quinta-feira, 26 de fevereiro de 2009

Allow Sahrawis self determination – UN envoy

The United Nation's new envoy to the Western Sahara has maintained the Saharawi people's right to self-determination, a position that analysts fear could complicate negotiations with Morocco.

Morocco which has annexed Western Sahara territory since 1976 has been a cause for concern and a feud on its neighbours and the country's main militant group, Polissario which claims to be fighting for its independence from Morocco.

The envoy Christopher Ross who is in Tindouf about 2,000 kilometers southwest of Algiers said his mission in north Africa is to revive negotiations between Polisario Front and Morocco for a solution allowing the Sahrawi people's right to self-determination.

Talks between Morocco and the Polisario independence movement have stalled for nearly a year since Morocco backtracked on the UN plan for a referendum to determine Western Sahara's future.

"I am in Tindouf to inquire about Polisario Front position and its view on the modalities to be implemented to progress in the UN-brokered negotiations, in a series of decisions, for a mutually acceptable solution which takes into account the Sahrawi people's right to self-determination," Mr Ross said.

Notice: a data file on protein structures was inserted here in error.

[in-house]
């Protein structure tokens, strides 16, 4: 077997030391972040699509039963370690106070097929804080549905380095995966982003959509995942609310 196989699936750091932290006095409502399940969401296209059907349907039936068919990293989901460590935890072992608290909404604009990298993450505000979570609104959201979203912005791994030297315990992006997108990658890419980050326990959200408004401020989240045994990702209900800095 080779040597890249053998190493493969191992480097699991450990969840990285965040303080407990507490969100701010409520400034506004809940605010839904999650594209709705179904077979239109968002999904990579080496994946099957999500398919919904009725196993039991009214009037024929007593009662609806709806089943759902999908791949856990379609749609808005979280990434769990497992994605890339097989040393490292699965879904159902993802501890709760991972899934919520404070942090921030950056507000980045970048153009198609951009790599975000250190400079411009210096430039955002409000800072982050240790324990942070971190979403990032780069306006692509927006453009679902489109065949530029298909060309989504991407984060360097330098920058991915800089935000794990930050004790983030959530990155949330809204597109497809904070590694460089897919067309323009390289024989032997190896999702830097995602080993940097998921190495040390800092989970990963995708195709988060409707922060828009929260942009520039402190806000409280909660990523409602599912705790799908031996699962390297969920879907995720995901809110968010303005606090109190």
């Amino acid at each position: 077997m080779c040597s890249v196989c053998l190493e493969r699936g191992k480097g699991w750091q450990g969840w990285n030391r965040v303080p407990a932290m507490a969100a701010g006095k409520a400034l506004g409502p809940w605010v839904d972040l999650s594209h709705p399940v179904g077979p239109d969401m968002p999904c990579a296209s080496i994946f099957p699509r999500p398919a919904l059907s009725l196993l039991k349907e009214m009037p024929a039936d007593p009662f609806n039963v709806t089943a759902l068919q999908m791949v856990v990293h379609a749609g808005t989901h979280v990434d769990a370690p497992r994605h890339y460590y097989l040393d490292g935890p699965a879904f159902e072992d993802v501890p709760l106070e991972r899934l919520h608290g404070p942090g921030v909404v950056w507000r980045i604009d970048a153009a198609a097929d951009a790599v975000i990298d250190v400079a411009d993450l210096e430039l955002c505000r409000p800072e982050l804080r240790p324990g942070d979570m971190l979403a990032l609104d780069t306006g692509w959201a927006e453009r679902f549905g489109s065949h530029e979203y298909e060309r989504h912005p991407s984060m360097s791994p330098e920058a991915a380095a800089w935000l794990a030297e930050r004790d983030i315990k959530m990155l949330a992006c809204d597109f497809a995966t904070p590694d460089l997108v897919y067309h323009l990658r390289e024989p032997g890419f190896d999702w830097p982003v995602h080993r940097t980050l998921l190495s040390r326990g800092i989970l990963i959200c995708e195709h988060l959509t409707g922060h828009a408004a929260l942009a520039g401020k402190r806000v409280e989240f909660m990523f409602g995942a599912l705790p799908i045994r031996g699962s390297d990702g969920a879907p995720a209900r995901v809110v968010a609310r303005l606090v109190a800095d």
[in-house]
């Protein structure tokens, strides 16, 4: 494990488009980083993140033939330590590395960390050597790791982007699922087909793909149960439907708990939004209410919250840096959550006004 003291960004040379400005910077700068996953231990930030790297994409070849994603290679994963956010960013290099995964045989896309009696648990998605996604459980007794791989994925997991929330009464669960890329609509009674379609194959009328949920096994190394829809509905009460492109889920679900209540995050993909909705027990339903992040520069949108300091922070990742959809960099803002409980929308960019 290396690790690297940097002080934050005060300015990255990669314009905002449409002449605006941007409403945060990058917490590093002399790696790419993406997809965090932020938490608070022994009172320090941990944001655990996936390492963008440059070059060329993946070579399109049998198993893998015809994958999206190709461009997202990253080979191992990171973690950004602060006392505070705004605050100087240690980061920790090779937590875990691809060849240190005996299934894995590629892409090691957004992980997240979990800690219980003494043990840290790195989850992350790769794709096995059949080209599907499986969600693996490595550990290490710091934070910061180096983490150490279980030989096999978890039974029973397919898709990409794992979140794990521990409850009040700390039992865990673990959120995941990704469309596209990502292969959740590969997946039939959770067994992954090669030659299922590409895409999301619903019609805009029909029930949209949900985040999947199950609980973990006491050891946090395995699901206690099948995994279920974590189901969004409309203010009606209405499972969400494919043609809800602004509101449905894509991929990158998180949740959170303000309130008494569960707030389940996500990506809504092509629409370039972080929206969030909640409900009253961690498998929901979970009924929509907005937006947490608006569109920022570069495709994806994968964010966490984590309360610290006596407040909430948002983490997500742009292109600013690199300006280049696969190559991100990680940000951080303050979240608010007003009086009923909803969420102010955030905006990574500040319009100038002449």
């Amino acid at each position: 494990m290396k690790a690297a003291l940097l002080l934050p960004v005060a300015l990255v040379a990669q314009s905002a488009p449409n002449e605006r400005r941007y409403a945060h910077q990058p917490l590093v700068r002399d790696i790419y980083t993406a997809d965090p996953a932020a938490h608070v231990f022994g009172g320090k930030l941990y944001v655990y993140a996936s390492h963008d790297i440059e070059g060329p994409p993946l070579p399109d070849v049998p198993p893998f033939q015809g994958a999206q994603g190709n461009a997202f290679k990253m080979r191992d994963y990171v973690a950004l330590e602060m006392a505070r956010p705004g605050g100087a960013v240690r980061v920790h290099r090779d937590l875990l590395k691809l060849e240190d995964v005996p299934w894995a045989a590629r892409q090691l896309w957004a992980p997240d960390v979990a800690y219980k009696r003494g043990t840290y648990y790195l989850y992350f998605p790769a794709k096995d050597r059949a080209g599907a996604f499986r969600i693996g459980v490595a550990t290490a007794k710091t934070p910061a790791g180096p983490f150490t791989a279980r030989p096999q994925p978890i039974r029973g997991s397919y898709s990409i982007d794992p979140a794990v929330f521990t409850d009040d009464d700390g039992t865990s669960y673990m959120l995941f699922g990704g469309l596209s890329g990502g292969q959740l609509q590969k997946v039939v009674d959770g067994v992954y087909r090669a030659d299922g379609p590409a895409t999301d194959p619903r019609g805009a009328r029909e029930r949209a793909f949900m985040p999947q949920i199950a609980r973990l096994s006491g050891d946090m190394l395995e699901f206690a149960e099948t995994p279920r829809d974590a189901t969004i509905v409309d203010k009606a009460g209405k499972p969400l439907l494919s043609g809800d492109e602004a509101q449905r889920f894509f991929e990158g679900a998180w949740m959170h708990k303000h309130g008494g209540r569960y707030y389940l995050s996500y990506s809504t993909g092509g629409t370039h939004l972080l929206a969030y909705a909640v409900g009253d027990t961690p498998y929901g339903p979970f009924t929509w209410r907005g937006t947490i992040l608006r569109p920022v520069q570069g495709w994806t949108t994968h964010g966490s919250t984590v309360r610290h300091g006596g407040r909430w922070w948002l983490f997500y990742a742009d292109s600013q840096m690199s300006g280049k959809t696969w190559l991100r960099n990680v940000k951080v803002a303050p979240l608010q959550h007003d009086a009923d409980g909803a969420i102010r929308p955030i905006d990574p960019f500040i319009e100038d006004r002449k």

The Sahrawi leadership has in the past expressed disappointment with the UN which in 1991 reached a ceasefire agreement between Polisartio and Morocco and was to organise a referendum over independence of the Sahrawi citizens.

However, the UN never managed to organise such a referendum due to Morocco's wrecking of the process, and during the last few years, with the UN mediators having strayed from the original ceasefire agreement.

Morocco wants to reopen talks with the condition that they focus only on its autonomy plan, not a referendum. The referendum plan included in the cease-fire deal that never took place because the two sides cannot agree on voting lists.

Morocco wants to include the 100,000 settlers it brought to Western Sahara, while the Polisario wants to count only the original residents and the 160,000 Saharawi refugees now living in camps near Algeria.

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